Head and neck
An elephant's skull needs to be physically large in order to support the heavy tusks and powerful trunk To minimize weight, the huge skull has a thick wall but contains large honey-comb like spaces. Male African elephants have a curved forehead. Females are more square in profile. Elephants have short necks and cannot turn their heads completely sideways. Legs
The leg bones are placed vertically above each other forming a rigid column when at rest. This helps to support the animal's enormous weight without the risk of its legs buckling but means elephants are unable to run or jump. Their normal walking rate is 6-8 km/h. The whole mass of the huge head, the trunk and the tusks, is carried by the forelimbs. This image shows how weight is distributed across the animal. Skin The skin thickness varies from paper thin on the inside of the ears, around the mouth and anus to about 2.5cm on the back and parts of the head.
Wallowing protects against ultraviolet radiation, parasites and moisture loss. Scratching and bathing are also important behaviours in skin care. The skin colour is usually gray although often seems brown or reddish from wallowing in mud holes. Feet
Elephants walk on tip-toe. The animal's weight rests on the tip of each toe and on a fibrous 'cushion' of fatty and connective tissues which acts as a shock absorber. This material absorbs sound, enabling these massive creatures to walk almost silently.
The front feet are larger and more rounded than the hind feet, which are smaller and oval.
The surface of the foot is very flexible and sensitive, adapting naturally to any irregularities of terrain. The soles of the feet are very thick, horny and superficially cracked. Trackers can use these unique 'footprint' markings to help identify individual animals.
Elephant tusks are upper incisor teeth which grow very long. They are similar to human teeth, consisting of a central core of pulp which is covered in dentine and encased in bone-like cementum. The internal dentine, making up 95% of the tusk, is the substance commonly referred to as 'ivory'.
It is a combination of mineral-based connective tissue and collagen proteins, making it very strong. Young elephants also have a layer of enamel at the very tip of their tusks but this is soon worn off and not replaced.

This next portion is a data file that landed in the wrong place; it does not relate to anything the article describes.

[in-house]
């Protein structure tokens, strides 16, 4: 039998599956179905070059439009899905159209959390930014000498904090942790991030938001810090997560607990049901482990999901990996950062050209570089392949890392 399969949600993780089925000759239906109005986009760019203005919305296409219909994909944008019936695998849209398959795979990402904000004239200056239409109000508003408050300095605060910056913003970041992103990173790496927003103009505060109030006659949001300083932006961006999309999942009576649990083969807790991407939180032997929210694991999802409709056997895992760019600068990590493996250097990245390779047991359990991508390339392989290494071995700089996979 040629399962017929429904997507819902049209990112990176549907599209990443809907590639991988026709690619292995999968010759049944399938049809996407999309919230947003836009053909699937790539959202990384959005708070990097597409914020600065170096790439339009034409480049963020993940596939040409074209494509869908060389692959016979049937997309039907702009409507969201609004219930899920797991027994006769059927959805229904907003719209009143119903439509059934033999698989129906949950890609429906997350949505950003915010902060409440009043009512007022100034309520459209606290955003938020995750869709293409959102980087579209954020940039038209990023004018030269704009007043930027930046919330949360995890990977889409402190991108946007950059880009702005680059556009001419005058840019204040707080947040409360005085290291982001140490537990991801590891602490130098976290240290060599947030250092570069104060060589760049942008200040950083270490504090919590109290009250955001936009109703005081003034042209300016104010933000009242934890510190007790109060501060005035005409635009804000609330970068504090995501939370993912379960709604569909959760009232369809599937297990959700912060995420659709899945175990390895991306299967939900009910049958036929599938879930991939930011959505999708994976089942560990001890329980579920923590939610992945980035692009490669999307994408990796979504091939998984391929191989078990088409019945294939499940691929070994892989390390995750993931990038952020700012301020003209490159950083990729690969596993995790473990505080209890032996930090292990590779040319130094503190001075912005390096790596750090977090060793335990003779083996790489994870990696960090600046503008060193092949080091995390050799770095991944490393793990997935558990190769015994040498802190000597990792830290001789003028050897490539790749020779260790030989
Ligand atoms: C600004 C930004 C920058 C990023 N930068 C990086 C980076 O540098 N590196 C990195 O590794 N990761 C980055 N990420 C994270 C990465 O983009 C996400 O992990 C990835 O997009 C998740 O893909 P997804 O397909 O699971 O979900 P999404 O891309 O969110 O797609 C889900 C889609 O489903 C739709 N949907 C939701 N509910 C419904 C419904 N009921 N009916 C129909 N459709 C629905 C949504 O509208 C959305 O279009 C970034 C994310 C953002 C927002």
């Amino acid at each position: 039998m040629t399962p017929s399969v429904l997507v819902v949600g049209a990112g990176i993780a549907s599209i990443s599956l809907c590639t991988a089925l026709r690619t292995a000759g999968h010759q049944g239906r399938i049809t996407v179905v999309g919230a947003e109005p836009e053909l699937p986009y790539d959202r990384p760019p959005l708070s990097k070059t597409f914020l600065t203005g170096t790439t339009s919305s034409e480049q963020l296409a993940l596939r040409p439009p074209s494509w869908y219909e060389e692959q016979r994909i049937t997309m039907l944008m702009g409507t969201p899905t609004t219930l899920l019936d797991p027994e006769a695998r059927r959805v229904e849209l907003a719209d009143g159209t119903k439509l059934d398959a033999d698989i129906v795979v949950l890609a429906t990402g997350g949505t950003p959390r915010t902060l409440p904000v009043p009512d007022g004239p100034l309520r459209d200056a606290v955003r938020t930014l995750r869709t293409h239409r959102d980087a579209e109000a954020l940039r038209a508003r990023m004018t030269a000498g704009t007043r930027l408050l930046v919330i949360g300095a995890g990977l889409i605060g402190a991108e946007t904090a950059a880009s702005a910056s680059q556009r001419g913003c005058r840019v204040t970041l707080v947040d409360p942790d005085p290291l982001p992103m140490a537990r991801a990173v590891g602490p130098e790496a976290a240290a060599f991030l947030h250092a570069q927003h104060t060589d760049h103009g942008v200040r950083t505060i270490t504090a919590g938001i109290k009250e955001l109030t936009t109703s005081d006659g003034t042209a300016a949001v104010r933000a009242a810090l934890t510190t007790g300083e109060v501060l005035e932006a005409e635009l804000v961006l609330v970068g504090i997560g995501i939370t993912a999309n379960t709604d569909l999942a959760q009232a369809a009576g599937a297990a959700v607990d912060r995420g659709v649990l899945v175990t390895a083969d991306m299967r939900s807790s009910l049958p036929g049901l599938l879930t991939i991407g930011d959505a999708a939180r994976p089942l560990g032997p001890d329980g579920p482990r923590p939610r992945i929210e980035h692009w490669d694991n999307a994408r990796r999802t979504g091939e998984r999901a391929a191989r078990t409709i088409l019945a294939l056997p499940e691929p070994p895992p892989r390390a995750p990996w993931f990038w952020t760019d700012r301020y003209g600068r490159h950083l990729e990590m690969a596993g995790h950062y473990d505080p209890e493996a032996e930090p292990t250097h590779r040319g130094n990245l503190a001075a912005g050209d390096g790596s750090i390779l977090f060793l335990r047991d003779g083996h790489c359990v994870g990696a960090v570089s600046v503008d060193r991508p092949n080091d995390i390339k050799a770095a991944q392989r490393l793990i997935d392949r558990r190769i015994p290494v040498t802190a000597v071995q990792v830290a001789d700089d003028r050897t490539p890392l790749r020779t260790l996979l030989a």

Tusks grow throughout an elephant's life although they may wear down or even break due to extensive use or major clashes. Many elephants favour one tusk over the other (effectively they are left- or right- tusked just as you are left- or right-handed). The most-used, or ‘master' tusk is usually shorter than the ‘servant' as it is worn-down by regular use. Often the most gentle bull elephants have the largest tusks in a population, as they are less likely to break them in a fierce clash.
About one quarter of the tusk is housed within the elephant's skull, which has developed in order to be able to bear the weight of these huge teeth.
The forefeet have 4 or 5 toes, while the hind feet have 3-5. The toenails are made of the same substance found in human toenails (keratin) and are attached to the skin.
Elephant eyes are almost identical in size to those of a human. They are normally green or hazel in colour and are protected by long eyelashes. Elephants do not have tear ducts. In bright sunlight, elephants have poor eyesight. They can see best in dim light.
An elephant's trunk is extremely versatile. 70% of the air that elephants breathe is inhaled through the trunk. Like our noses, it can smell the surrounding environment. It can be used to touch and feel objects and other elephants. It can create trumpeting sounds and give physical communication signals. It can be used to break branches from trees, pluck bundles of grass, and suck up and spray water or dust over the body or into the mouth.
Trunks can be over 1.5m long and weigh more than 150 kg. They contain eight major muscles but have 150,000 fascicles (or portions of muscles) which provide amazing dexterity and strength. A trunk can lift more than 250 kg in weight and hold over 8 litres of water.
African Elephants have two prehensile 'fingers' at the end of the trunk which enable them to grasp objects.
An African elephant's impressive ears are not just used for hearing. They help regulate the animal's body temperature and may also be spread out wide in threat displays. Elephant ears contain a large number of blood vessels which are covered by very thin skin. When the ears are flapped, air flows over the blood vessels and the animal loses heat from them. Measuring up to 2m high and over 1m wide, 12 litres of blood can flow through each ear every minute and the animal's body temperature can be reduced by three degrees. An elephant's average body temperature is 35.9 degrees Celsius, just below that of a human (37 degrees). Elephants have excellent hearing and are thought to be able to communicate with other individuals several kilometres away. They can hear very low frequency sounds (their hearing range is 1-20,000Hz) which are not audible to humans (who have a hearing range of 20-20,000Hz).
The distinctive tears and nicks in elephants' ears are used by scientists to help identify individual animals in the wild.
Adult elephants may grab a young animal's tail with its trunk in order to guide it. Older calves may also sometimes hold their mothers' tails as they walk.
Information supplied by: http://www.sanparks.org/parks/kruger/elephants/default.php